Though he had seemingly unlimited revenue in the form of gold and silver from the New World, Phillip II of Spain (1527-1598) squandered it all, and more, on war and became the first sovereign in history to declare bankruptcy. Spain lost the Netherlands as a result. The crucial innovation of the Genoese bankers was to create' a secondary market in Spanish sovereign debt by selling shares in the juros they held to a range of investors, but especially to Spanish ecclesiastical foundations, to the growing middle class, such as lawyers and doctors, and to some noble families. They spread the risk associated with a range of juros across a large number of investors, establishing a sort of primitive collateralized debt obligation. The ingenuity of the Genoese in expanding the market for Spanish sovereign debt allowed Philip II to keep his armies in the field and prosecute his wars against the French, the Dutch and the Turks. But the cost of his military operations far exceeded what he could afford and when he stopped paying his interest, the bankers stopped funding his war efforts.
Theodor Seuss Geisel turned to children's books in his late twenties, when his job creating ads for "Flit" insect repellent -- his "Quick, Henry, the Flit!" became a household slogan across America -- left him well-off and bored. So he became Dr. Seuss.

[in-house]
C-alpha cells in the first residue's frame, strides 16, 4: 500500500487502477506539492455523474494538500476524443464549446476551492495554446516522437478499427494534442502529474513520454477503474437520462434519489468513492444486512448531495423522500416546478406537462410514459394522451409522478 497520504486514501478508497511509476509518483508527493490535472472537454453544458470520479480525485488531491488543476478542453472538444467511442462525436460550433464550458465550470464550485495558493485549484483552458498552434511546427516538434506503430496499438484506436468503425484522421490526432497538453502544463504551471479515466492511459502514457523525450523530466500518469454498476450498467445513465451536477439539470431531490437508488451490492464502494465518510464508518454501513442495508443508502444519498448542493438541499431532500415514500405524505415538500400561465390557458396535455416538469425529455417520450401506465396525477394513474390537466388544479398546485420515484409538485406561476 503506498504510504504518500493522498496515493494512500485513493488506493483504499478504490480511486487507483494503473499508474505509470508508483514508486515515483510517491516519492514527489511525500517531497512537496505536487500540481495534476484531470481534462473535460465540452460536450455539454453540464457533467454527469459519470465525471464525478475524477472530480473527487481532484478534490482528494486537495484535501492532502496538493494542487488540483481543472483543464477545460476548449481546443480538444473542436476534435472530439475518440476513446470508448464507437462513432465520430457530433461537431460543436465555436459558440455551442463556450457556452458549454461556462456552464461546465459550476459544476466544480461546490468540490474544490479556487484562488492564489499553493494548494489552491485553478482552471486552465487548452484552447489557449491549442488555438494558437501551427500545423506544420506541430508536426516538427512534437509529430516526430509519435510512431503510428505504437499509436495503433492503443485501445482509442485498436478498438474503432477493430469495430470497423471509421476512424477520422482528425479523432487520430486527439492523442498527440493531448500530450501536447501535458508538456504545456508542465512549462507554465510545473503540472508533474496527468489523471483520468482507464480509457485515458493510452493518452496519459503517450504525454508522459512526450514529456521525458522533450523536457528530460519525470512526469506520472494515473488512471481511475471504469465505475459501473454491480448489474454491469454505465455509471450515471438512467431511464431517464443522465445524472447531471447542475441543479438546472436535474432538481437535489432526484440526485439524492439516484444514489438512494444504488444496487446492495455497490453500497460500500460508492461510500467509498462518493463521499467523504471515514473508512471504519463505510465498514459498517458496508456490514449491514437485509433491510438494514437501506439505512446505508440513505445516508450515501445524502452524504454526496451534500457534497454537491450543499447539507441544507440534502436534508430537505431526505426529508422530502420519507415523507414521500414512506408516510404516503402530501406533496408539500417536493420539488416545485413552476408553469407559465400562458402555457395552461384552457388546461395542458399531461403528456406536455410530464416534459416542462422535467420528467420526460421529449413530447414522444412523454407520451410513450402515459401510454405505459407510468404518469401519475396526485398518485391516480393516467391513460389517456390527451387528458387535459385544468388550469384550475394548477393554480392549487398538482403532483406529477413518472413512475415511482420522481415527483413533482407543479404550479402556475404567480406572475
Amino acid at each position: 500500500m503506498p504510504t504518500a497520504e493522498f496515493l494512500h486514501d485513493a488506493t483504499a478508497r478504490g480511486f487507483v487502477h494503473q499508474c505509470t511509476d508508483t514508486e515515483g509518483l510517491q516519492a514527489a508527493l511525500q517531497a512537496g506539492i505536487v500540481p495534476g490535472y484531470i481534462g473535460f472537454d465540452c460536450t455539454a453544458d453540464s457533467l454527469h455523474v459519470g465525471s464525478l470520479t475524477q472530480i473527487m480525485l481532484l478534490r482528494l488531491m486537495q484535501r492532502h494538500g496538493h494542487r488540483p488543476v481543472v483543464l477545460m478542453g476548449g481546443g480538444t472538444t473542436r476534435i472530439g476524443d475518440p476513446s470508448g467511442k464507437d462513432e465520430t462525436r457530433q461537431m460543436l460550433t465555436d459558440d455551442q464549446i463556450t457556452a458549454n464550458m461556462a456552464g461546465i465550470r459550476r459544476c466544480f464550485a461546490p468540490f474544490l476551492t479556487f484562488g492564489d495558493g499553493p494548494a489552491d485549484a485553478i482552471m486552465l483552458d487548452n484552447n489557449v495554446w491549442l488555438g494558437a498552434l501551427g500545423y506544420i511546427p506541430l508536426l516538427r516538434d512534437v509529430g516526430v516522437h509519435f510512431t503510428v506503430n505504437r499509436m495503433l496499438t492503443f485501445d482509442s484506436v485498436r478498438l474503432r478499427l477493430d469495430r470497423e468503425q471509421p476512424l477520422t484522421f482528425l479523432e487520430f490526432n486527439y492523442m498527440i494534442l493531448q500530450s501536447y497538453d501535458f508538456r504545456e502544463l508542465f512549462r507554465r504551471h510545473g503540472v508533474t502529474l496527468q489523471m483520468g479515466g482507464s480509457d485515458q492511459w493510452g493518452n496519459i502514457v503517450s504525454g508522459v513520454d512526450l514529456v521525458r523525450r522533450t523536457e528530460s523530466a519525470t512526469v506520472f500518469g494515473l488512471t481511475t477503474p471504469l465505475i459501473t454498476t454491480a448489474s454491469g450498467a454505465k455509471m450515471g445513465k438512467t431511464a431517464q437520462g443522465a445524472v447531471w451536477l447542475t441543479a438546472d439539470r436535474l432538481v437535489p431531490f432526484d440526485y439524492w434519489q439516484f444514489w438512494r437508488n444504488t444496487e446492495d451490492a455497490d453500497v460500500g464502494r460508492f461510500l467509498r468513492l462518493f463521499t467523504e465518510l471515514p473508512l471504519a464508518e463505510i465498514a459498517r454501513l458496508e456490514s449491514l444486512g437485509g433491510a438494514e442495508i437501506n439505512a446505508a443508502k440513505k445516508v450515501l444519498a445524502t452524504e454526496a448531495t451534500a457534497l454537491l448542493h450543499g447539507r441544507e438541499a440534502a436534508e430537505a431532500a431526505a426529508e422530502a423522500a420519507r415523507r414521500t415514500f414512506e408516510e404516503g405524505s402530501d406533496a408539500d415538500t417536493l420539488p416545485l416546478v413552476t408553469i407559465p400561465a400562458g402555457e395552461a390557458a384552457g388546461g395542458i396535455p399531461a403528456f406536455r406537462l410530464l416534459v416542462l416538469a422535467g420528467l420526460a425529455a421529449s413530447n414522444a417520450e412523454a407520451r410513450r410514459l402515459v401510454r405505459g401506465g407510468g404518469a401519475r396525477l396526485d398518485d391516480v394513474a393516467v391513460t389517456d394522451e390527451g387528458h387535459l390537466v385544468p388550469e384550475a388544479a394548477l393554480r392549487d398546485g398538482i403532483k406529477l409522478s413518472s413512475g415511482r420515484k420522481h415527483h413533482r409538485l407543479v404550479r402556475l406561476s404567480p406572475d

According to the WashPo, while she was secretary of state, Hillary Rodham Clinton wrote and sent at least six e-mails using her private server that contained what government officials now say is classified information. It is important to remember that classification of information does not have to be documented, it is assumed. If she was e-mailing from a server that did not have ".gov," didn't everyone know that? And doesn't the administration have some responsibility there?

Who is....Mitoji Yabunaka?
The pope’s assault on the global economy suggests he believes the whole idea fundamentally disordered, leading to a world where competition is exalted over cooperation and people grow rich by exploiting the poor. But even the most cursory look at the world confirms the opposite: The more fetters imposed on competitive markets, the harder life gets for those stuck at the bottom.
In fact, the poor fare much better in places such as Hong Kong, Taiwan or Korea, where markets and competition are relatively open, than they do in Latin America or Africa, where competition is far more limited. To put it another way, it isn’t global competition that makes nations poor but their isolation from it.
A scholar specializing in the study of Latin America said that the official poverty level in the United States is the upper middle class in Mexico. The much criticized market economy of the United States has done far more for the poor than the ideology of the left.